NFL to investigate thing Steelers coach did on sidelines Thursday

Did Steelers coach Mike Tomlin intentionally get in the way of Ravens wide receiver Jacoby Jones on Thursday? The National Football League says it will investigate.

Gail Burton/AP
Pittsburgh Steelers head coach Mike Tomlin watches his players warm up before an NFL football game against the Baltimore Ravens, Thursday, in Baltimore.

The National Football League says it will investigate the actions of Steelers coach Mike Tomlin in coming close to Ravens wide receiver Jacoby Jones on a kickoff return during Baltimore's 22-20 win over Pittsburgh on Thursday.

Video replays indicated that Tomlin, while standing on the stripe of white paint that edges the field, had his back to the play as he watched, via a giant screen, Jones power up the sideline for a 73-yard return.

Tomlin hopped out of the way just in time to avoid colliding with Jones but the wide receiver later said his stride had been broken "a little bit" by the Steelers coach, who could face possible discipline by the league.

"The play will be reviewed next week as per our normal procedures," NFL spokesman Michael Signora told Reuters via email on Friday.

Tomlin readily conceded that his actions were wrong while speaking to reporters after his team's narrow Thanksgiving Day defeat on Thursday.

"I always watch the returns on the Jumbotron; it provides a better perspective for me," Tomlin said. "Obviously, I lost my placement as he broke free, and saw at the last second how close I was to the field of play.

"I do it quite often (watch the action via a Jumbotron), like everybody else in the National Football League. I was wrong, I accept responsibility."

Ravens quarterback Joe Flacco, who completed 24 of 35 passes for 251 yards as his team fended off a ferocious late comeback by the Steelers, said that Tomlin knew exactly what he was doing.

"I took some flak kind of joking around at the Super Bowl saying that I was going to run out onto the field and tackle somebody if this guy breaks it," Flacco told reporters.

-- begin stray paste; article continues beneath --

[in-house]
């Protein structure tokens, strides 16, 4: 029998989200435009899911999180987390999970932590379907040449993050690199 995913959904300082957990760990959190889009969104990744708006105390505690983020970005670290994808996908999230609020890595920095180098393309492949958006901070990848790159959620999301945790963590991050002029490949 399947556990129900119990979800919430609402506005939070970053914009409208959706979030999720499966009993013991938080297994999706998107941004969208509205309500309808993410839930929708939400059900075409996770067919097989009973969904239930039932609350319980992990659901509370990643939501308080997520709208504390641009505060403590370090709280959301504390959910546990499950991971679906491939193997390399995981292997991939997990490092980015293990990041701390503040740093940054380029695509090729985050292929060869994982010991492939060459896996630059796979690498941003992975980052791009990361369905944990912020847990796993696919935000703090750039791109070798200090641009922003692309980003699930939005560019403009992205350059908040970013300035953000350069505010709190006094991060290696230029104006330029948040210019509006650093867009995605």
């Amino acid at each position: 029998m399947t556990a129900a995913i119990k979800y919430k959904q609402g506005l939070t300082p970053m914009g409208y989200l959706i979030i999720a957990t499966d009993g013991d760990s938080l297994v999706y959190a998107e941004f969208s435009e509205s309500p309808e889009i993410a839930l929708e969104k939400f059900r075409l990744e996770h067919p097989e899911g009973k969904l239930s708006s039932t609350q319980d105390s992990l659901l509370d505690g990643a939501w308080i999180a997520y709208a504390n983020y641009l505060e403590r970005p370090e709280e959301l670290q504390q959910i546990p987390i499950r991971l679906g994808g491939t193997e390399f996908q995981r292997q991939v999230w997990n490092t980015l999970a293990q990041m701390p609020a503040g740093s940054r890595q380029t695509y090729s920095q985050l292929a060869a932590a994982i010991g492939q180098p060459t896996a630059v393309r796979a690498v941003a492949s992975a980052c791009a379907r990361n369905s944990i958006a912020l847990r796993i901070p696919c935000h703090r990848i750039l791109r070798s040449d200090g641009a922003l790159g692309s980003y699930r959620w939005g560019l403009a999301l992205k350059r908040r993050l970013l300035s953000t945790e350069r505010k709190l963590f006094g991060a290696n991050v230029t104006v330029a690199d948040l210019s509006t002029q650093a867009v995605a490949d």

"That's exactly what he (Tomlin) just did. He was looking at the big screen the whole entire time. He knew where he was. He knew where Jacoby was. He pulled my move."

Jones, however, played down the incident after giving his own account of what had happened.

"As soon as I hit the hole and I was running down the sideline, I was looking at him (Tomlin) the whole time like, 'Is he going to move?'" Jones said.

"Literally, I was thinking, 'Is he going to move?' I just weaved out of the way. I broke my stride a little bit but I still should not have gotten caught. I would have done the same thing if I was him."

Ravens coach John Harbaugh joked about the play when asked his reaction.

"I was wondering, did they credit him with the tackle on that?" Harbaugh told reporters. "I really don't know what to say about it other than stuff like that happens."

(Reporting by Mark Lamport-Stokes in Los Angeles; Editing by Gene Cherry)

You've read  of  free articles. Subscribe to continue.

Dear Reader,

About a year ago, I happened upon this statement about the Monitor in the Harvard Business Review – under the charming heading of “do things that don’t interest you”:

“Many things that end up” being meaningful, writes social scientist Joseph Grenny, “have come from conference workshops, articles, or online videos that began as a chore and ended with an insight. My work in Kenya, for example, was heavily influenced by a Christian Science Monitor article I had forced myself to read 10 years earlier. Sometimes, we call things ‘boring’ simply because they lie outside the box we are currently in.”

If you were to come up with a punchline to a joke about the Monitor, that would probably be it. We’re seen as being global, fair, insightful, and perhaps a bit too earnest. We’re the bran muffin of journalism.

But you know what? We change lives. And I’m going to argue that we change lives precisely because we force open that too-small box that most human beings think they live in.

The Monitor is a peculiar little publication that’s hard for the world to figure out. We’re run by a church, but we’re not only for church members and we’re not about converting people. We’re known as being fair even as the world becomes as polarized as at any time since the newspaper’s founding in 1908.

We have a mission beyond circulation, we want to bridge divides. We’re about kicking down the door of thought everywhere and saying, “You are bigger and more capable than you realize. And we can prove it.”

If you’re looking for bran muffin journalism, you can subscribe to the Monitor for $15. You’ll get the Monitor Weekly magazine, the Monitor Daily email, and unlimited access to

QR Code to NFL to investigate thing Steelers coach did on sidelines Thursday
Read this article in
QR Code to Subscription page
Start your subscription today